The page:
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UNRWA and SDG 5: Gender Equality and Women’s and Girls’ Empowerment
Every child has the right to education, but girls face multiple obstacles that limit their access. Girls are still more likely than boys to never attend school due to negative gender stereotypes and gendered expectations related to responsibilities around the home. Recognizing that education has a multiplier effect on access to other important human rights, UNRWA is proud to have achieved and maintained gender parity in its schools since the 1960s. Several initiatives are carried out to specifically target gendered issues that are linked to school drop-out of girls, such as child marriage, as well as boys, such as child labour, through awareness-raising campaigns in schools for both pupils and families, as well as by engaging community leaders and civil society organizations.
Building Safety: Mainstreaming GBV Interventions into Emergency Preparedness, Prevention and Response
Over the last decade, the Agency has taken significant steps to mainstream gender and protection considerations into its emergency response, including prevention and response initiatives to address gender-based violence (GBV). UNRWA has taken a multi-sectoral approach to addressing GBV for Palestine refugees by ensuring survivors’ access to services through the establishment of referral systems and by engaging community members in prevention and awareness-raising initiatives. One of the Agency’s main initiatives is the multi-year programme Building Safety: Mainstreaming GBV Interventions into Emergency Preparedness, Prevention and Response. In 2017, UNRWA became a member of the Call to Action on Protection from GBV in Emergencies. In response to the outbreak of the COVID-19 pandemic, UNRWA rapidly developed and issued guidance and adapted service provision to ensure that assistance could be provided to GBV survivors. Specifically, the Agency pivoted to offer remote assistance through helplines, WhatsApp check-ins and adjusted referral pathways, and disseminated information via social media, text messages and television on how to access services.
Economic Opportunities for Women
Palestine refugee women have higher levels of unemployment than men. Considering the challenges faced by women in terms of employment and engagement in economic activities, UNRWA provides economic opportunities to women to help reduce the disparity in employment between women and men. In 2021, 13,861 women accessed loans through the Agency’s Microfinance programme in four fields of operation (Gaza, West Bank, Jordan and Syria). Through its Job Creation Programme, Palestine refugee women receive job opportunities in a wide range of professions in UNRWA installations and partner community-based organizations. UNRWA also delivers tailored vocational training for women to provide them with the necessary skills to enter the job market. The Agency’s Young Women Leadership Programme offers training courses in life skills, project cycle management, IT, English and women’s rights to young female graduates between 22 and 28 years-old. In 2021, 45 per cent of the 7,930 students enrolled in the eight UNRWA Vocational Training Centers (VTCs) were female.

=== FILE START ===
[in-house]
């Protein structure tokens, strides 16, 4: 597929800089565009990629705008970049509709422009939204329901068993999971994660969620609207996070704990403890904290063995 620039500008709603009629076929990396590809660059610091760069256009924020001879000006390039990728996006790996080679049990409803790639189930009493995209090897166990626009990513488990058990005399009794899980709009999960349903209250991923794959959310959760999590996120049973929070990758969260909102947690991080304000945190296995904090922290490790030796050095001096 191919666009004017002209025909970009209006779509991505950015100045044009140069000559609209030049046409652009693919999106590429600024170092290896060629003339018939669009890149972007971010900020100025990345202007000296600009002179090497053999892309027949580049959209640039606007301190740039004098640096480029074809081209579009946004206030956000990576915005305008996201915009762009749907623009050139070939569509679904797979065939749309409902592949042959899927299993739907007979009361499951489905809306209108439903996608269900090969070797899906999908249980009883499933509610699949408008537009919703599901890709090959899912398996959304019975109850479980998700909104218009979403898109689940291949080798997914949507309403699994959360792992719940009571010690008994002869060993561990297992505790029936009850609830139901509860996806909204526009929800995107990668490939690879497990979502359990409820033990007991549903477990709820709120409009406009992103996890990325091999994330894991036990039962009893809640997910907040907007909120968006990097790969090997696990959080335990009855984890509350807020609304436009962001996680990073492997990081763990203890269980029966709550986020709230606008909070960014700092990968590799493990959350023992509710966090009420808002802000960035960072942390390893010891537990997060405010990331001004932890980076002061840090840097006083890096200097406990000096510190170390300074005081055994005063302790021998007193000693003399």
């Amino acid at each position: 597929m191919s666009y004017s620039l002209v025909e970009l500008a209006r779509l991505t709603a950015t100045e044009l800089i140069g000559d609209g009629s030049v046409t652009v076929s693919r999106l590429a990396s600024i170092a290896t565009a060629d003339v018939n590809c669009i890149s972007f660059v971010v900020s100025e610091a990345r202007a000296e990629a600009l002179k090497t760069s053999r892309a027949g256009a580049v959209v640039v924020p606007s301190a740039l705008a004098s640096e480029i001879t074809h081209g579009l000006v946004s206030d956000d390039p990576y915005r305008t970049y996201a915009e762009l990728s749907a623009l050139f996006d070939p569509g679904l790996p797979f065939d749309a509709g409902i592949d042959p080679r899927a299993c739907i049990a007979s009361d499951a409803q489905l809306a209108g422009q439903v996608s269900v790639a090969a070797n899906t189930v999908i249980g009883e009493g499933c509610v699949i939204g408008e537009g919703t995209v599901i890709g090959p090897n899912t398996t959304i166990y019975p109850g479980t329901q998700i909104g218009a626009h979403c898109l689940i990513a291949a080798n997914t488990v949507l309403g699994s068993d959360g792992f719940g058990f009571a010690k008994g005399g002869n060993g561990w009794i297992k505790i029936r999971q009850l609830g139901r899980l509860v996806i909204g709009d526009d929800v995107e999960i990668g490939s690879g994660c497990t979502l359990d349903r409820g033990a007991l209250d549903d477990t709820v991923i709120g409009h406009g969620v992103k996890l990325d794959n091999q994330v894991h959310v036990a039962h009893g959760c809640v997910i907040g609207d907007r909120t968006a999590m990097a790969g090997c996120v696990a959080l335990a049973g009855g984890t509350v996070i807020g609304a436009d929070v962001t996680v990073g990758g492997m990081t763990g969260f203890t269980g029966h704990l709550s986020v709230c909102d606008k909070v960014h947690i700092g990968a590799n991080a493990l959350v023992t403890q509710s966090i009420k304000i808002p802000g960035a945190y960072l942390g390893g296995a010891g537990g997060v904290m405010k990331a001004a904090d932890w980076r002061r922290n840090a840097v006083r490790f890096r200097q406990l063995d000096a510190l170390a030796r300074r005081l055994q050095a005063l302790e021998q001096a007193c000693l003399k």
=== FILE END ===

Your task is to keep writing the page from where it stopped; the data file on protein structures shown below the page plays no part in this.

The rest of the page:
Maternal and Child Health Services
In line with the commitment towards ensuring coverage and improving the quality of maternal and child health services, in recent years UNRWA has put a focus on the engagement of men in pre-conception care and family planning as a way to increase men’s understanding of the importance of family planning and to empower women in making decisions affecting maternal and child health. In 2019, UNRWA launched the e-Maternal and Child Health (e-MCH) mobile applications as a means for mothers with children under the age of five to receive health information and services during periods when health center access is limited.
In line with the UNRWA Gender Equality Strategy, UNRWA employs a ‘dual-track’ approach to gender mainstreaming, focusing on both organizational and programmatic change to contribute to achieving more inclusive and equitable services for Palestine refugees. Through its gender mainstreaming initiatives, UNRWA aims to strengthen the gender focus in programming and service delivery for Palestine refugees by taking into account different needs, vulnerabilities and interests of women and men. At organizational level, UNRWA has taken steps to mainstream gender in the Agency’s culture, management, human resources, communications, staff participation as well as in monitoring and evaluation. In 2022, UNRWA established the Women Advisory Forum to advise the Commissioner-General on issues, priorities and interests of female staff, and to ensure that UNRWA continues to become an inclusive, respective and gender-sensitive Agency.
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